Darjeeling's tea bushes run across a mythical landscape steeped with the religious, the sacred, and the picturesque. Planted at high elevation in the heart of the Eastern Himalayas, in an area of Northern India bound by Nepal to the west, Bhutan to the east, and Sikkim to the north, the linear rows of brilliant green, waist-high shrubs that coat the steep slopes and valleys around this Victorian "hill town" produce only a fraction of the world's tea and less than 1 percent of India's total. Yet the tea from that limited crop, with its characteristic bright, amber-colored brew and muscatel flavors - delicate and flowery, hinting of apricots and peaches - is generally considered the best in the world.
This is the story of how Darjeeling tea began, was key to the largest tea industry on the globe under imperial British rule, and came to produce the highest-quality tea leaves anywhere in the world. It is a story rich in history, intrigue, and empire, full of adventurers and unlikely successes in culture, mythology and religions, ecology and terroir, all set with a backdrop of the looming Himalayas and drenching monsoons. The story is ripe with the imprint of the raj as well as the contemporary clout of "voodoo farmers" getting world-record prices for their fine teas - and all of it beginning with one of the most audacious acts of corporate smuggling in history. But it is also the story of how the industry spiraled into decline by the end of the 20th century and how this edenic spot in the high Himalayas seethes with union unrest and a violent independence struggle. It is also a front-line fight against the devastating effects of climate change and decades of harming farming practices, a fight that is being fought in some tea gardens - and, astonishingly, won - using radical methods.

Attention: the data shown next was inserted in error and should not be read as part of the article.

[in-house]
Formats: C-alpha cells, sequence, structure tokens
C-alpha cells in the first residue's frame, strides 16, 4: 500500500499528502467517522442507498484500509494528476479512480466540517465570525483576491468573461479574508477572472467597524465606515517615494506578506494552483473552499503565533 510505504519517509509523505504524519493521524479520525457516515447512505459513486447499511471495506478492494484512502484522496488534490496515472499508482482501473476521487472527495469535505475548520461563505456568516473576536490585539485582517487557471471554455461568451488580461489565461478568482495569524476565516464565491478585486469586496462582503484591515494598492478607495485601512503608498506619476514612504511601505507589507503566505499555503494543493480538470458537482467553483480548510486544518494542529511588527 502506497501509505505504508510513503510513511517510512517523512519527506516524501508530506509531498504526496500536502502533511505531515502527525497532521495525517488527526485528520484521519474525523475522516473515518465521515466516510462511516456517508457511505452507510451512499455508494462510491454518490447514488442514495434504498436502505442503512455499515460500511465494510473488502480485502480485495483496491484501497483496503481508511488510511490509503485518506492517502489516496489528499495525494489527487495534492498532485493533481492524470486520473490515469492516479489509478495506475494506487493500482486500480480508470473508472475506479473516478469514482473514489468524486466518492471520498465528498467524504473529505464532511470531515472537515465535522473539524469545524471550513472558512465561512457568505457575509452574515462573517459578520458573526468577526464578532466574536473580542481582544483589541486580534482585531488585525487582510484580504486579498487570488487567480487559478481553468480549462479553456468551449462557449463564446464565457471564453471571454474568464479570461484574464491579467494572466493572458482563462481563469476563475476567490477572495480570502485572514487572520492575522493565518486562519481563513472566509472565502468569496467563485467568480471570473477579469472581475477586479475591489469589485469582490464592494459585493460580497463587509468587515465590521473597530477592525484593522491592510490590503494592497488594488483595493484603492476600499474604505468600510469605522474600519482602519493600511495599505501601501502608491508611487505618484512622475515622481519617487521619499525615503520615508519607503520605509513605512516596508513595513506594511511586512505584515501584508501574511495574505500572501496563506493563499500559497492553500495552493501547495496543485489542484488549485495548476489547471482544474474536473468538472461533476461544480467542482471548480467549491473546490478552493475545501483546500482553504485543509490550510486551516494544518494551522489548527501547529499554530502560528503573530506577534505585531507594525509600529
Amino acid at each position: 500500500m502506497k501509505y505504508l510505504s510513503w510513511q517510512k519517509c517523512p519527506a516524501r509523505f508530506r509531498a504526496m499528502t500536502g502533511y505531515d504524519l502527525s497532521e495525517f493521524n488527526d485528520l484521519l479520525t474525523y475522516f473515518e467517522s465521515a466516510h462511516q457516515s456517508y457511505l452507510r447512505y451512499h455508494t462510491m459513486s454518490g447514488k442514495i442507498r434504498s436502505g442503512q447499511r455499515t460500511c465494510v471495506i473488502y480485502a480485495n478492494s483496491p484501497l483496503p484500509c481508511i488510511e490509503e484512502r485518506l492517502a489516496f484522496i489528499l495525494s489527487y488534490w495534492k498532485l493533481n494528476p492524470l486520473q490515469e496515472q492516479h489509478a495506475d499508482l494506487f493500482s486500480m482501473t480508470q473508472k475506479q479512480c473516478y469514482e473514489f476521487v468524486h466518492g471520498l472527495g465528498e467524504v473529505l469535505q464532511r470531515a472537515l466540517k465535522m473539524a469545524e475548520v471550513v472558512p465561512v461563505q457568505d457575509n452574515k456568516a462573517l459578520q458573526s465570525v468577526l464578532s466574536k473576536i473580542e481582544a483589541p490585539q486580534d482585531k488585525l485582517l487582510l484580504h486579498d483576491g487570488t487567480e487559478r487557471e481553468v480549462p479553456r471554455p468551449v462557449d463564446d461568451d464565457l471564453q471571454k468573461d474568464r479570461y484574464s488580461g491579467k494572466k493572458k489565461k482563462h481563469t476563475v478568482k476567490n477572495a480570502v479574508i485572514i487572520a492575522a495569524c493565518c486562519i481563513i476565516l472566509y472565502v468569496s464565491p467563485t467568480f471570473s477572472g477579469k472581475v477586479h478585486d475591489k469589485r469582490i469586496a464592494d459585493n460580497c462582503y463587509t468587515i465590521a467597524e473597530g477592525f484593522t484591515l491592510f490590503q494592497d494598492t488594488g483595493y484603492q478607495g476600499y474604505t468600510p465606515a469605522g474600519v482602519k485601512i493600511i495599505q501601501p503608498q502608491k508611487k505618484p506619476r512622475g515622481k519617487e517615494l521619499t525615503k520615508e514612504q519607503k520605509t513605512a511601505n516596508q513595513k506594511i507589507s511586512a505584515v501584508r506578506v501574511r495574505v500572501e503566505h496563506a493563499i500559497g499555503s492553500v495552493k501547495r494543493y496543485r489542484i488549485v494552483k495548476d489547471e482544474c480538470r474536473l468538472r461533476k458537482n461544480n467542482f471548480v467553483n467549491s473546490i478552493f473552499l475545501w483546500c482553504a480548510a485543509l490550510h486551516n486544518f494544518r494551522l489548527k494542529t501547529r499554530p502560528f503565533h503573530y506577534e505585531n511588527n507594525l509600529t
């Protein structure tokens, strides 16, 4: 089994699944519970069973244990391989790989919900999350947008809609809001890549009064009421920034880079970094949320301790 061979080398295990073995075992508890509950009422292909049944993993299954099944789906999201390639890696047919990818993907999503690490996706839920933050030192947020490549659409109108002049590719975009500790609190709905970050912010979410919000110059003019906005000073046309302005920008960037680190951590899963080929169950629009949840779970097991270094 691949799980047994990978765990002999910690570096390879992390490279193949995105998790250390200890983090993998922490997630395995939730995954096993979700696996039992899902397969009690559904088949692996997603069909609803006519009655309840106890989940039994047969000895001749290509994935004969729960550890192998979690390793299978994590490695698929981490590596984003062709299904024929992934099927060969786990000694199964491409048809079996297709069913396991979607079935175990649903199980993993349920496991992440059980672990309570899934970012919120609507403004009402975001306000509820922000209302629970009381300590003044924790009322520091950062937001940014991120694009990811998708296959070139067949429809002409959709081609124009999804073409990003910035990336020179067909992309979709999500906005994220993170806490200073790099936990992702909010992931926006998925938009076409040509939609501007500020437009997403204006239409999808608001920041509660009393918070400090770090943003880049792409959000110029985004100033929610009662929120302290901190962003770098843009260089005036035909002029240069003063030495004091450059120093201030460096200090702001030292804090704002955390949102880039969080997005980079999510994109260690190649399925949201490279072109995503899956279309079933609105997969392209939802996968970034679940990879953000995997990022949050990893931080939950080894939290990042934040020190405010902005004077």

Jeff Koehler has written a fascinating chronicle of India and its most sought-after tea.
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- Jean "I am an avid eclectic reader."
Certainly not the worst narrator I have come across on Audible - but he managed to mispronounce a lot of especially names of people and places. I'm personally also not a huge fan of narrators who switch from their 'normal' voice to a sing-song whenever South Asians are speaking. While generally read ok, he also introduces some pauses at wrong places - maybe he didn't prepare enough before the recording, but there are definitely sentences that would have benefited from a re-take.
The story was very enjoyable and interesting, and I don't regret getting it, despite the not so perfect narrator.
- Louise Linderoth "Reader"